The Intimacy of Mobile
Posted on September 10, 2012
Being intimate is a great thing. It’s being close to something, focused on something and concentrating on it. It’s about a purity of interaction, and an expectation to get something amazing back.
When we look at how people use devices and how they interact with them, there is a huge difference in the interaction with a mobile touch device and a traditional computer. With a mobile touch device, the user is directly in contact with the content or application they wish to interact with; whereas with a computer there is always an input method, a mouse, trackpad or keyboard in the way. The need to use this third device to for the interaction reduces significantly the intimacy of that interaction. This effect can be seen in the image of Steve Jobs above.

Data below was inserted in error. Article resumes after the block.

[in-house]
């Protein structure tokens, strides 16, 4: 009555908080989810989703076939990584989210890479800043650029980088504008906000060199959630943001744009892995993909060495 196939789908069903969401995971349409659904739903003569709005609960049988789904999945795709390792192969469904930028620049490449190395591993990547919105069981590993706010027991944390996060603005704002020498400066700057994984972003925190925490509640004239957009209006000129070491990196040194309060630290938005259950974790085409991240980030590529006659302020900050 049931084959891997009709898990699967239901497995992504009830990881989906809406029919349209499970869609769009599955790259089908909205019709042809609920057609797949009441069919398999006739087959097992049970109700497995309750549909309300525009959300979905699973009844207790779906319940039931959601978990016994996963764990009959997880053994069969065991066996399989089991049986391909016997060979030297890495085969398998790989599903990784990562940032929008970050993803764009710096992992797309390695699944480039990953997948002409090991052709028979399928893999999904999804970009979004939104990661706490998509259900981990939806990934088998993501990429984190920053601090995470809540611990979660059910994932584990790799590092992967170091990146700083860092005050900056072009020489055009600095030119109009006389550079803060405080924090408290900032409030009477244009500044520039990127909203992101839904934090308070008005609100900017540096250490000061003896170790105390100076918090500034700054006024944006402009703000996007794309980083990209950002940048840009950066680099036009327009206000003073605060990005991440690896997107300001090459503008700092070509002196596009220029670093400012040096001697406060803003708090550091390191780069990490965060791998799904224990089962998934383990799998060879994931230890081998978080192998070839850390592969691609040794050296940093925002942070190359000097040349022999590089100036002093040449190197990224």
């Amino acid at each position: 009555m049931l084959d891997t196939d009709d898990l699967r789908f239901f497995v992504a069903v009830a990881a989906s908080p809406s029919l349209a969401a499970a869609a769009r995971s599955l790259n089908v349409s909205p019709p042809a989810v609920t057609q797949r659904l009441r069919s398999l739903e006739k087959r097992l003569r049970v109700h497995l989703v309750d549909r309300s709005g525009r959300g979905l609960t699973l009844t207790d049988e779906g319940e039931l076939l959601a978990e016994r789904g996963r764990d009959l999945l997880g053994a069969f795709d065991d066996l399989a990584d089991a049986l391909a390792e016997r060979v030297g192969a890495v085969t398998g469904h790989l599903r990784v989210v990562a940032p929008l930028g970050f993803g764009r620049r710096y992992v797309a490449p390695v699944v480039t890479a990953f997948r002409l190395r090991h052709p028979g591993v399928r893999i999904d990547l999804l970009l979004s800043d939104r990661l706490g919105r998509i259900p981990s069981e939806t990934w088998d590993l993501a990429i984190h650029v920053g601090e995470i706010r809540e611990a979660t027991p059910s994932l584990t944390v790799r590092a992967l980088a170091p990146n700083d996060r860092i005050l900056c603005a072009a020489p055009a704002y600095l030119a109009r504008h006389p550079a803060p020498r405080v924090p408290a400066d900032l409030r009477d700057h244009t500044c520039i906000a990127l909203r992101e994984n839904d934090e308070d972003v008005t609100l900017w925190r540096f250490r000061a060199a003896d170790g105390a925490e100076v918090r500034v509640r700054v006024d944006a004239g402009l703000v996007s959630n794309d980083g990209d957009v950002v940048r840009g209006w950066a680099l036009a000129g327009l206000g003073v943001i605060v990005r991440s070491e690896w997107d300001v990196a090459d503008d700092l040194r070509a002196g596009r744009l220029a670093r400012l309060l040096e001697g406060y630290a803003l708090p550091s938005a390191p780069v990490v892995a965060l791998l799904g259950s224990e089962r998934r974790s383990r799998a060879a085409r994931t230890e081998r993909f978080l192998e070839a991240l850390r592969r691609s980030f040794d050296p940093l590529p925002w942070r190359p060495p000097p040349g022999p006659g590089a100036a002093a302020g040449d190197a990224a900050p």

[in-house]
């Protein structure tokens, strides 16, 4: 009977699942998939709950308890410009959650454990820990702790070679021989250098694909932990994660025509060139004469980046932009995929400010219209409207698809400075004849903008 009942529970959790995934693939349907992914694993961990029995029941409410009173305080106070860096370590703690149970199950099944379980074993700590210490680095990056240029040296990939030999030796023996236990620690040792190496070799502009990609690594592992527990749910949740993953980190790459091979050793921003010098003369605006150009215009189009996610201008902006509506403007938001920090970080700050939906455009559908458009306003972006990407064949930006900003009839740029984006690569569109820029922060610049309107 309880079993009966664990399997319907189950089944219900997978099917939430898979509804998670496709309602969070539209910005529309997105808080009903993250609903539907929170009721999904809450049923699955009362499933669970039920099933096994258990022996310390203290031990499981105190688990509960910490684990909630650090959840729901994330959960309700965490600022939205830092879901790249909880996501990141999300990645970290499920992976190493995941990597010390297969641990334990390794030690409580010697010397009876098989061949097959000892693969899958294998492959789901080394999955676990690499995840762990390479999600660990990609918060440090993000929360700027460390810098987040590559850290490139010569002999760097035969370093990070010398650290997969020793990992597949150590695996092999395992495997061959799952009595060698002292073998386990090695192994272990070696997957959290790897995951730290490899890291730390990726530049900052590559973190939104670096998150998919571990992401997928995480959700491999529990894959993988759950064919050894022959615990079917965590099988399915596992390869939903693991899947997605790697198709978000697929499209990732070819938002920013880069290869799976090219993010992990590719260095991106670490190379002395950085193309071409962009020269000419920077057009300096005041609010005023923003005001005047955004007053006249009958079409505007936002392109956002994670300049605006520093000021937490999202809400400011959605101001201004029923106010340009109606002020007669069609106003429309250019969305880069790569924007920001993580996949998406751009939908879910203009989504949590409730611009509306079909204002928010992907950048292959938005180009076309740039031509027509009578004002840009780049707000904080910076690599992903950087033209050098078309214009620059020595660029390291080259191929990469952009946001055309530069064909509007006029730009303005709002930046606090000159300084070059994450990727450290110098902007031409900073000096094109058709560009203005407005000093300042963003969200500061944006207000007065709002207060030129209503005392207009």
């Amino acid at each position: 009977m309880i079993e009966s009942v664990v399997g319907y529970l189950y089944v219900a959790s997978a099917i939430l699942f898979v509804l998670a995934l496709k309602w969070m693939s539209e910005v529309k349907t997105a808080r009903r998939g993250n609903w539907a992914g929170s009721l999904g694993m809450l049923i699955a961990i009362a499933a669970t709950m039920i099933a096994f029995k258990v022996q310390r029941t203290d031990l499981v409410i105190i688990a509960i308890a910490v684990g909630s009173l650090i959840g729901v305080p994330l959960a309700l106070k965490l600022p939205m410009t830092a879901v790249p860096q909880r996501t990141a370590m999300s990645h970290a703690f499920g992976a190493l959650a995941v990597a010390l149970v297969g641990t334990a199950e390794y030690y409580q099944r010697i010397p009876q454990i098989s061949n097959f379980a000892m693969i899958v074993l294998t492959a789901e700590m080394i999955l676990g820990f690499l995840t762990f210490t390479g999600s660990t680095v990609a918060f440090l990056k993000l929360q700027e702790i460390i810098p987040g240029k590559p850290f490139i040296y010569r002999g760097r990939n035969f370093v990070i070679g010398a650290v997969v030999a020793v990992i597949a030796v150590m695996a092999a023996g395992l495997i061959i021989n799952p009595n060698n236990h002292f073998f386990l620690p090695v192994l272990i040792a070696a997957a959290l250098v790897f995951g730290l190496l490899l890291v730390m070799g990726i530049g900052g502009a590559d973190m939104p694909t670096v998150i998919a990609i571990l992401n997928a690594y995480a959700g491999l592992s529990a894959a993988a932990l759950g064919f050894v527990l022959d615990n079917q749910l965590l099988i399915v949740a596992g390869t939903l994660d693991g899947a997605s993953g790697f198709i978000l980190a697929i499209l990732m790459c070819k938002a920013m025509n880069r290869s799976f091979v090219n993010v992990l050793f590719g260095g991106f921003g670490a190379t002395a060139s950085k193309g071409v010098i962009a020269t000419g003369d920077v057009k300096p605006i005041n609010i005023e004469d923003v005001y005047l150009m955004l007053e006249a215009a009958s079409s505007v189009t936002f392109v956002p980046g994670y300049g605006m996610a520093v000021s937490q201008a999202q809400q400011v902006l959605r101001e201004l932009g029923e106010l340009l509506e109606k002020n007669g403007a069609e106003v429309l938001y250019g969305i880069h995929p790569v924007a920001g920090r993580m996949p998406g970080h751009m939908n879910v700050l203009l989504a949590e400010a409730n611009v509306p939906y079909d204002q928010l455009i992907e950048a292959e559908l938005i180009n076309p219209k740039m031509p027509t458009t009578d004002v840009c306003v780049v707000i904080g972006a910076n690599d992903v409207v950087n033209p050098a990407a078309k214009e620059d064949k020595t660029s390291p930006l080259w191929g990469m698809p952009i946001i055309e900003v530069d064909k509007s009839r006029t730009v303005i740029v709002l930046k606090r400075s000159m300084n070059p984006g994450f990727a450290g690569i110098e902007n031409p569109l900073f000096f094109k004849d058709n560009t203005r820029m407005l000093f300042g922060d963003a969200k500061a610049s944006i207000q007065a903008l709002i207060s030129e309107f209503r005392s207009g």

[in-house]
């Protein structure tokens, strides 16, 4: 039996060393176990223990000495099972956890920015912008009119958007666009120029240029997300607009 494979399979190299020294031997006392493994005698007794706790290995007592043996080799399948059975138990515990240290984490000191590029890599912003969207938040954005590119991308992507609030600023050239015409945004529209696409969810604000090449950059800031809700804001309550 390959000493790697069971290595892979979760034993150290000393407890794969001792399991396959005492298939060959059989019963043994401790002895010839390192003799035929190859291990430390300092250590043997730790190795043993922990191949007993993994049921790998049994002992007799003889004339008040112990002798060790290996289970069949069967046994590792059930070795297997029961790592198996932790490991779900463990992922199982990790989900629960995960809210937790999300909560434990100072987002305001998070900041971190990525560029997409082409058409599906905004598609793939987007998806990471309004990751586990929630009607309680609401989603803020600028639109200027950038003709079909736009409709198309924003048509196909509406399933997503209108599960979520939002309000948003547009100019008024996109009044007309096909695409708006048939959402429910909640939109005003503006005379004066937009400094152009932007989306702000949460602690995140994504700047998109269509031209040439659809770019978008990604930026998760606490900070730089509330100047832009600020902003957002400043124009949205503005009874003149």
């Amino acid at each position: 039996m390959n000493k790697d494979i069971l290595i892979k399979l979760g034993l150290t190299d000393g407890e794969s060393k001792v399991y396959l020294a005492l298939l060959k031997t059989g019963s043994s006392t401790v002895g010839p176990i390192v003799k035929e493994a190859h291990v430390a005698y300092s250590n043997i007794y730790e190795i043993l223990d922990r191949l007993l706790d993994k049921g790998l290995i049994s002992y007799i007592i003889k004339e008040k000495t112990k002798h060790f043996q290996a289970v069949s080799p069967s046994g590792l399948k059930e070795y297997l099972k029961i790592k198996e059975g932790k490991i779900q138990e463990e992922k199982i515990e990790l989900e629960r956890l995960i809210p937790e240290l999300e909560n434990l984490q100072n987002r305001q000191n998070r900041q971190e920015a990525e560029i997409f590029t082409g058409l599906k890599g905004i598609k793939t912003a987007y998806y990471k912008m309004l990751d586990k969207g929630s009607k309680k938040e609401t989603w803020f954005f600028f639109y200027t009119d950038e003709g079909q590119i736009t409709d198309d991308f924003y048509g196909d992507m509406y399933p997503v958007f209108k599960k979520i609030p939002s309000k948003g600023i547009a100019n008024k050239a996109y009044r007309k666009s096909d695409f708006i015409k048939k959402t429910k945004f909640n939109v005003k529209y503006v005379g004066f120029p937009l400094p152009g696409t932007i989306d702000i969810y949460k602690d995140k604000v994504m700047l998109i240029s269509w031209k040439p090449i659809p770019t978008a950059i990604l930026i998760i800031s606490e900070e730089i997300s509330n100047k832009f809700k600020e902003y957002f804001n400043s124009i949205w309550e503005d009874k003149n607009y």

Hence mobile touch devices are more intimate, and that has an impact on how we need to design for them and what use-cases we can expect to be applicable. It also has an impact on the psychology of a user, and that can be very important for many types of interaction. Whereas a mobile touch device is intimate, a computer is much more utilitarian.
Hence, when design a mobile touch solution, it is essential to consider how the interaction can be made more intimate, and realize that it will be different in many ways from a computer-based interaction because we’re in a context shift from utilitarian to intimate.
That intimate interaction design can lead to a more direct impact on the users’ experience and it can be expected that they will form a stronger, bond to with the interaction that they are having.
For any application that is trying to either build a relationship with a user or sell them something, this is a really important concept to consider and to include in any and all designs.